Fraud never reared it's ugly head back then because, where was the profit motive? If one could buy one of the arguably best wines in the world for $40, where was the incentive to commit fraud? Now, with new releases of first growths costing $500 to more than $1,000 a bottle, the market is ripe for unscrupulous knock-offs. Phony cases of wines that sell for thousands of dollars pop up with regularity. Someone grabs a hold of an empty case and bottle from a previous vintage, makes perfect copies of each and pawns them off to unaware or unscrupulous wholesalers or retailers. Even the capsules and the cork underneath are copied well, although people might only become aware of a fake cork after it's been removed.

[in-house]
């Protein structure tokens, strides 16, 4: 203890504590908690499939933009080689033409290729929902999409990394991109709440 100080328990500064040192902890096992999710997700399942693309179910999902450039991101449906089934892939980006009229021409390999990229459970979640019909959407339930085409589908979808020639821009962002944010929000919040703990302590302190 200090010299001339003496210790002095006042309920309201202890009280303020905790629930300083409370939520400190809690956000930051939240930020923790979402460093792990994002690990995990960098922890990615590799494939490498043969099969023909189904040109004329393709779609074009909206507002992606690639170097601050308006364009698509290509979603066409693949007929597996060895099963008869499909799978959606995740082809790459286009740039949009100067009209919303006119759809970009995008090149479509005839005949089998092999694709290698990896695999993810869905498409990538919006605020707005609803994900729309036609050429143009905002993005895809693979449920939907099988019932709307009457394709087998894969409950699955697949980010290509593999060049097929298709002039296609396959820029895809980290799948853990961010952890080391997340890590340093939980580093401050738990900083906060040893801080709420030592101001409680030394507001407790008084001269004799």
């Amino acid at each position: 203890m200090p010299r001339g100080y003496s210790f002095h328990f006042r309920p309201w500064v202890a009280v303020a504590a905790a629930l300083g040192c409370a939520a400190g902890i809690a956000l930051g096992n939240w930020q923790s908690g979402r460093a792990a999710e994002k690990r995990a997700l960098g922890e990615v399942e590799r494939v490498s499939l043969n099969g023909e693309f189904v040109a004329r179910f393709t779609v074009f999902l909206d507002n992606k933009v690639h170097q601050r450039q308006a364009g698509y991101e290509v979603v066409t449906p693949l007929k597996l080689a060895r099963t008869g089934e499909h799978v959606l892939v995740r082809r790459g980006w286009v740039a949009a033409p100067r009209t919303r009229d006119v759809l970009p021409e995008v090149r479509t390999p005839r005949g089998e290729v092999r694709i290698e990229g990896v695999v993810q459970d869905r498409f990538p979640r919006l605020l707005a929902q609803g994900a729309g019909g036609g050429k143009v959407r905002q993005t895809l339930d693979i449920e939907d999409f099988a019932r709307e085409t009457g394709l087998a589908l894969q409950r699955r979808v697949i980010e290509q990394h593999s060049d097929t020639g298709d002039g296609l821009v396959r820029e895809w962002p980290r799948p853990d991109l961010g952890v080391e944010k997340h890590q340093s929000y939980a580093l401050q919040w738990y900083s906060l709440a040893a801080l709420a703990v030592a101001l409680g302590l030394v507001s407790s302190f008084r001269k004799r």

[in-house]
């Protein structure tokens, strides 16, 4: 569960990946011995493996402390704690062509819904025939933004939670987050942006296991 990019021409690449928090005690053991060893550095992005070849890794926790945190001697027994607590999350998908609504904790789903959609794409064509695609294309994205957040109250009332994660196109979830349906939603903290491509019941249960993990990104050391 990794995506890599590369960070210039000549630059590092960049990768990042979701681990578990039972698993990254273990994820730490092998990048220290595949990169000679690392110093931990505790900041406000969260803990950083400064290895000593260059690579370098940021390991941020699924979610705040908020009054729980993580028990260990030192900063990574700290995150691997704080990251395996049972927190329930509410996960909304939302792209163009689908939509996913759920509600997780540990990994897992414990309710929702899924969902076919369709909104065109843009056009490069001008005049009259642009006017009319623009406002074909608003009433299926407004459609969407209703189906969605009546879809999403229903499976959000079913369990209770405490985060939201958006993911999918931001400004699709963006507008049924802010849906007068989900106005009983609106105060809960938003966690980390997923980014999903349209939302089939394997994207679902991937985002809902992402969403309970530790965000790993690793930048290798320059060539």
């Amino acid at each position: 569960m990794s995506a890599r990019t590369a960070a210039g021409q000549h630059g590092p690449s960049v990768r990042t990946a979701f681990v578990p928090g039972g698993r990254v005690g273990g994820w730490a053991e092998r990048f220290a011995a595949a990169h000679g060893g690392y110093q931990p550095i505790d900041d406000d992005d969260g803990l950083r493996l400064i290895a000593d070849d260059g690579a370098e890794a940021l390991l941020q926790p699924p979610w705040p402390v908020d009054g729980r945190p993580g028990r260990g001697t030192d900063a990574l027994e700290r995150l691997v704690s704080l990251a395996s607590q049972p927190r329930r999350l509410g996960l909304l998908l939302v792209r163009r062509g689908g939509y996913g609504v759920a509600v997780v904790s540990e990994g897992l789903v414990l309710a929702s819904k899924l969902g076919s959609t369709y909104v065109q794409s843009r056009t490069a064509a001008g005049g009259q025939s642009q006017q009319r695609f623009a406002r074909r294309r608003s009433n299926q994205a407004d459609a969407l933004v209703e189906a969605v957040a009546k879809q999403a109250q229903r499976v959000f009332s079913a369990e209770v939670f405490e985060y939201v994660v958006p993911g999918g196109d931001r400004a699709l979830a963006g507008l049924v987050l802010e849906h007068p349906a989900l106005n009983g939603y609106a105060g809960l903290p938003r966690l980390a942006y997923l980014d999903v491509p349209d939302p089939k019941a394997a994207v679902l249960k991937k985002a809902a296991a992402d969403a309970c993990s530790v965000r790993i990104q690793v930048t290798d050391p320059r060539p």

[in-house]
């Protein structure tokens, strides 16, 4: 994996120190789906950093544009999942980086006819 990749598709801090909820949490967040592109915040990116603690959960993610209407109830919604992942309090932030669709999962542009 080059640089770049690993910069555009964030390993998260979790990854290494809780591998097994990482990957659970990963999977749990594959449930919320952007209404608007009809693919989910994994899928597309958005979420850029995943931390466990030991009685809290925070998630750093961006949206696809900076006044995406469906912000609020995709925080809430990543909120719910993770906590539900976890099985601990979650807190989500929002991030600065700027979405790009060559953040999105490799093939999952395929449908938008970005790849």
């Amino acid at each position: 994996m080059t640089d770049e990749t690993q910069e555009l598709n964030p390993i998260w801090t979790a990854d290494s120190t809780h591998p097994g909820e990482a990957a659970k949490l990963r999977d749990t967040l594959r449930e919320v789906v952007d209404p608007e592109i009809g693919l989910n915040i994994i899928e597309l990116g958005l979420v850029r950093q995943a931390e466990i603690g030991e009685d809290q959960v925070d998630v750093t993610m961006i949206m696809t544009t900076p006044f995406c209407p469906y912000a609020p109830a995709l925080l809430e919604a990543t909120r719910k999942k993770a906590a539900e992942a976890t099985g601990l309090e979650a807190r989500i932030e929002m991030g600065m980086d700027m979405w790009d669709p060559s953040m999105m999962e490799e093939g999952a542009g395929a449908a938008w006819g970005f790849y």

The rich public is so rich and so gullible now; think of those who mindlessly snap up boxes of phony Cuban cigars even when they know the chances of fraud are great. Many people will pay anything to get the status of collectable wine ownership, and the counterfeiters are banking that they will drink these supposed treasures and not have the palate to realize they are tasting a modest value wine that they've plunked down a fortune to obtain. And counterfeiting is just as rampant on the oldies as well. Fake, made-to-look-aged labels are attached to some plonk and sold for tens of thousands of dollars. Certain "wines of the century" (1947 Chateau Cheval Blanc comes to mind) enter the market to create a vinous nightmare. After all, how many genuine 1947 Chateau Cheval Blanc bottles can actually be left—and stored properly? These wines will soon need a document of authenticity from the wineries themselves—something that often cannot be provided.